• 21. Acute Pancreatitis • Assessment Findings: Signs and Symptoms – Severe mid- to upper abdominal pain radiating to sides and back; Vomiting – Frothy and foul-smelling stools; Sign of steatorrhea; Increased fat in the stool – Physical examination • Diagnostic Findings – Elevated serum and urine amylase, lipase, and liver enzyme levels – Elevated blood glucose levels and white blood cell counts; Low serum electrolyte levels; CT scan; Endoscopic examination Copyright © 2010 Wolters Kluwer Health | Lippincott Williams & Wilkins
  • 22. Acute Pancreatitis • Medical and Surgical Management – Relieve pain; Reduce pancreatic secretions – Restore fluid and electrolyte losses – Treat systemic complications – Nasogastric tube administration – Fluid therapy; IV albumin; Diuretics – Atropine or other anticholinergics: Reduce the activity of the vagus nerve – IV antibiotic therapy: Prevent localized abscesses or treat systemic sepsis – Diet therapy; Surgical intervention Copyright © 2010 Wolters Kluwer Health | Lippincott Williams & Wilkins
  • 23. Acute Pancreatitis • Nursing Management – Monitor client for life-threatening changes; Alcohol withdrawal – Perform the prescribed treatment measures: NG tube, IV fluids – Perform assessments – Report any sudden changes to physician Copyright © 2010 Wolters Kluwer Health | Lippincott Williams & Wilkins
  • 24. Chronic Pancreatitis • Pathophysiology and Etiology – Causes: Alcohol, hereditary predisposition, hyperparathyroidism, autoimmune pancreatitis, trauma, and anatomic abnormalities • Assessment Findings: Signs and Symptoms – Digestive disturbances: Flatulence, vomiting, diarrhea; Dark urine; Secondary diabetes; Light-colored stools; Weight loss • Diagnostic Findings: CT scans, MRI, ultrasound, and endoscopic retrograde study Copyright © 2010 Wolters Kluwer Health | Lippincott Williams & Wilkins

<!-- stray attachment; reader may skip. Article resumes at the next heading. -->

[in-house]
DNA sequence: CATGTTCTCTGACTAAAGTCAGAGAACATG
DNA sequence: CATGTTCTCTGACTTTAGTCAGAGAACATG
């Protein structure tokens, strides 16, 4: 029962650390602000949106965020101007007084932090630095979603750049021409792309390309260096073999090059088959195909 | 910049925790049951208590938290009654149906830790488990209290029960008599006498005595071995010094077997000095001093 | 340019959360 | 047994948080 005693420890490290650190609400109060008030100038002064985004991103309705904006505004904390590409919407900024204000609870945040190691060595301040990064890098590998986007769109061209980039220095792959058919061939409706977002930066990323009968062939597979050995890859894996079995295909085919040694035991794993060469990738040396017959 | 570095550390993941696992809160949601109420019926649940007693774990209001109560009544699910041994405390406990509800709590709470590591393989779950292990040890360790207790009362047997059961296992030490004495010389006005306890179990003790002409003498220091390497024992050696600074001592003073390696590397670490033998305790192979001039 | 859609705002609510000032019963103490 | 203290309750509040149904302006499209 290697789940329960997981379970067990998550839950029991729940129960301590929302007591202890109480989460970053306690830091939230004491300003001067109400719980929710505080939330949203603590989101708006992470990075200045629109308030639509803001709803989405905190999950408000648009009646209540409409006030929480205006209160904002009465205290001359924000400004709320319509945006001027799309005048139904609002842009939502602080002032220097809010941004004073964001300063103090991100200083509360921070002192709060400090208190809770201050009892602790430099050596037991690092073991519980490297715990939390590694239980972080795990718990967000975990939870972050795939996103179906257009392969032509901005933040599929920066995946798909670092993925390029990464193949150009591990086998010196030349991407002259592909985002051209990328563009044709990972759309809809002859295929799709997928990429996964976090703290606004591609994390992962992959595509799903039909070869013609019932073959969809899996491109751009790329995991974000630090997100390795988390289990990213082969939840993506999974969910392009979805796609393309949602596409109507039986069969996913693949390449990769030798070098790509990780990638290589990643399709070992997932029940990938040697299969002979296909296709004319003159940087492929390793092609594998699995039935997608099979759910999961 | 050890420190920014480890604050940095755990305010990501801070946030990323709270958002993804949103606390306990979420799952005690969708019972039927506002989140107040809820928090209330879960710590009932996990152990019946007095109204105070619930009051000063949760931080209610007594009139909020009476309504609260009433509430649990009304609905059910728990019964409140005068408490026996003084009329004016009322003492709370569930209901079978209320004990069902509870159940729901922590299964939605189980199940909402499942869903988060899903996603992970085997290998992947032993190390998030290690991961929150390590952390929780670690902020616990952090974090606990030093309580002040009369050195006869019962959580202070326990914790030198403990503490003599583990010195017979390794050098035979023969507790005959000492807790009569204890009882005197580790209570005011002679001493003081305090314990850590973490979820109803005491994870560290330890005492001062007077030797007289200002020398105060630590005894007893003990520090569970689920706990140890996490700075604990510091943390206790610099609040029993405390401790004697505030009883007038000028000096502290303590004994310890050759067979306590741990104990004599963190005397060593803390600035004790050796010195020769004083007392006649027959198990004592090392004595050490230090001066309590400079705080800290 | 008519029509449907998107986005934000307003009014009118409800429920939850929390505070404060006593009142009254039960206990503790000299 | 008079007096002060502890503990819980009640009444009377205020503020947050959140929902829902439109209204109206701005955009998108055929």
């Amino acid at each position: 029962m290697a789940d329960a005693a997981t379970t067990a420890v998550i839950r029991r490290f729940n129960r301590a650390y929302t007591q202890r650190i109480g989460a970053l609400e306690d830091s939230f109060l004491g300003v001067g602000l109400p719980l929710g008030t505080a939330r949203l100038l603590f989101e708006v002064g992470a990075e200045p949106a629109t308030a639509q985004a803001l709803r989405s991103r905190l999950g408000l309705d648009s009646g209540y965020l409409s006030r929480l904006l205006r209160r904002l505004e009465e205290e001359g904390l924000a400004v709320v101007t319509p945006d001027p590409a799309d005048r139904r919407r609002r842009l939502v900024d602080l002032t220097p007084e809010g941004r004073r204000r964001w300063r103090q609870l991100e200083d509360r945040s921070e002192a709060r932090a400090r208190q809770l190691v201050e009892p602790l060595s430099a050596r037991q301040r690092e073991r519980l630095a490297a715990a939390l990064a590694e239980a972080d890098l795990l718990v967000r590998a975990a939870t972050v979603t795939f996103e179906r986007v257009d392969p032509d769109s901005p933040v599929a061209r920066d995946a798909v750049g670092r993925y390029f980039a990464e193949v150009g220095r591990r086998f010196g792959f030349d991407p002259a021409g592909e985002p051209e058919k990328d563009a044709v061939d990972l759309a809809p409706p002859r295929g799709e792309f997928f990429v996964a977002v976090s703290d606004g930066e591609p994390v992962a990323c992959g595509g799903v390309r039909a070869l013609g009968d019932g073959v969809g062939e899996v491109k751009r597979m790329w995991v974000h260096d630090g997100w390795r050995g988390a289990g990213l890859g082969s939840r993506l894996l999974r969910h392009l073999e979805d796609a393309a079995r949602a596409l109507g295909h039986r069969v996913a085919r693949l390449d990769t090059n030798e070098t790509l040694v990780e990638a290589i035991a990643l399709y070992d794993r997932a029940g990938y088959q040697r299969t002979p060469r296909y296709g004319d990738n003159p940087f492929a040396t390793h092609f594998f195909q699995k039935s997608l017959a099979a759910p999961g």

• 25. Chronic Pancreatitis • Medical and Surgical Management – Treatments: Abstinence from alcohol, fat-free diet, and correction of associated biliary tract disease – Drug therapy: Meperidine, narcotics, nonopioid methods, and pancrelipase – Partial or total pancreatectomy • Nursing Process – Assessment; Diagnosis – Planning; Implem – entation – Evaluation of Expected Outcomes Copyright © 2010 Wolters Kluwer Health | Lippincott Williams & Wilkins
  • 26. Pancreatic Cancer • May occur in the gland’s head, body, or tail • Pathophysiology and Etiology – Accumulation of malignant cells – Consequence of tumor development – Factors that correlate with pancreatic cancer • Assessment Findings: Signs and Symptoms – Left upper abdominal pain; Jaundice, anorexia, weight loss; Obstructive jaundice; Pruritus; Ascites • Diagnostic Findings: Abdominal ultrasonography; CT scan; Biopsy Copyright © 2010 Wolters Kluwer Health | Lippincott Williams & Wilkins
  • 27. Pancreatic Cancer • Medical and Surgical Management – Radical pancreatoduodenectomy • Removes head of the pancreas; Resects the duodenum and stomach; Redirects flow of secretions from stomach, gallbladder, and pancreas – Cholecystojejunostomy: Rerouting of pancreatic and biliary drainage – Inoperable tumors: Radiation therapy or chemotherapy with 5-fluorouracil • Nursing Management Copyright © 2010 Wolters Kluwer Health | Lippincott Williams & Wilkins
  • 28. Pancreatic Surgery Copyright © 2010 Wolters Kluwer Health | Lippincott Williams & Wilkins
  • 29. End of Presentation Copyright © 2010 Wolters Kluwer Health | Lippincott Williams & Wilkins